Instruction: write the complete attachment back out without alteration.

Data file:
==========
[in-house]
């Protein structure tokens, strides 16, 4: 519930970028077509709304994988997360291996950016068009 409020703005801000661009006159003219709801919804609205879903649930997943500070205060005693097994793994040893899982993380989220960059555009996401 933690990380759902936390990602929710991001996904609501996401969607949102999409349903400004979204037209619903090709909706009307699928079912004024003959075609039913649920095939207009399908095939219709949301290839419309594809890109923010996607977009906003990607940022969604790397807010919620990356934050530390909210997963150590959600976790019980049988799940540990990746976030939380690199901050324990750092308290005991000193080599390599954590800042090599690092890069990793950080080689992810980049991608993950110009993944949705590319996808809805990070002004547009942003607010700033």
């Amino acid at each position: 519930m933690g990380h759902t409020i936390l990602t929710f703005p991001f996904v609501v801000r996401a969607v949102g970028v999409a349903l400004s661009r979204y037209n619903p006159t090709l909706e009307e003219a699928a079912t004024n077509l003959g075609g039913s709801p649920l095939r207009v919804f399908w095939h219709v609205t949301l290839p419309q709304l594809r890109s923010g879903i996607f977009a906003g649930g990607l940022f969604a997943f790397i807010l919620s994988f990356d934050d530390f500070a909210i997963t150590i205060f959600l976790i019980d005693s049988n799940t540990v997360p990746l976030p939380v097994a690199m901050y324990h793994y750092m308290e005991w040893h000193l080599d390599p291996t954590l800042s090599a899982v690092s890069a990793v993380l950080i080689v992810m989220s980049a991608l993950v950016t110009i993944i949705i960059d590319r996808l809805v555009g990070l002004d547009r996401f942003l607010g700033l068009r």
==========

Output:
[in-house]
């Protein structure tokens, strides 16, 4: 519930970028077509709304994988997360291996950016068009 409020703005801000661009006159003219709801919804609205879903649930997943500070205060005693097994793994040893899982993380989220960059555009996401 933690990380759902936390990602929710991001996904609501996401969607949102999409349903400004979204037209619903090709909706009307699928079912004024003959075609039913649920095939207009399908095939219709949301290839419309594809890109923010996607977009906003990607940022969604790397807010919620990356934050530390909210997963150590959600976790019980049988799940540990990746976030939380690199901050324990750092308290005991000193080599390599954590800042090599690092890069990793950080080689992810980049991608993950110009993944949705590319996808809805990070002004547009942003607010700033």
């Amino acid at each position: 519930m933690g990380h759902t409020i936390l990602t929710f703005p991001f996904v609501v801000r996401a969607v949102g970028v999409a349903l400004s661009r979204y037209n619903p006159t090709l909706e009307e003219a699928a079912t004024n077509l003959g075609g039913s709801p649920l095939r207009v919804f399908w095939h219709v609205t949301l290839p419309q709304l594809r890109s923010g879903i996607f977009a906003g649930g990607l940022f969604a997943f790397i807010l919620s994988f990356d934050d530390f500070a909210i997963t150590i205060f959600l976790i019980d005693s049988n799940t540990v997360p990746l976030p939380v097994a690199m901050y324990h793994y750092m308290e005991w040893h000193l080599d390599p291996t954590l800042s090599a899982v690092s890069a990793v993380l950080i080689v992810m989220s980049a991608l993950v950016t110009i993944i949705i960059d590319r996808l809805v555009g990070l002004d547009r996401f942003l607010g700033l068009r």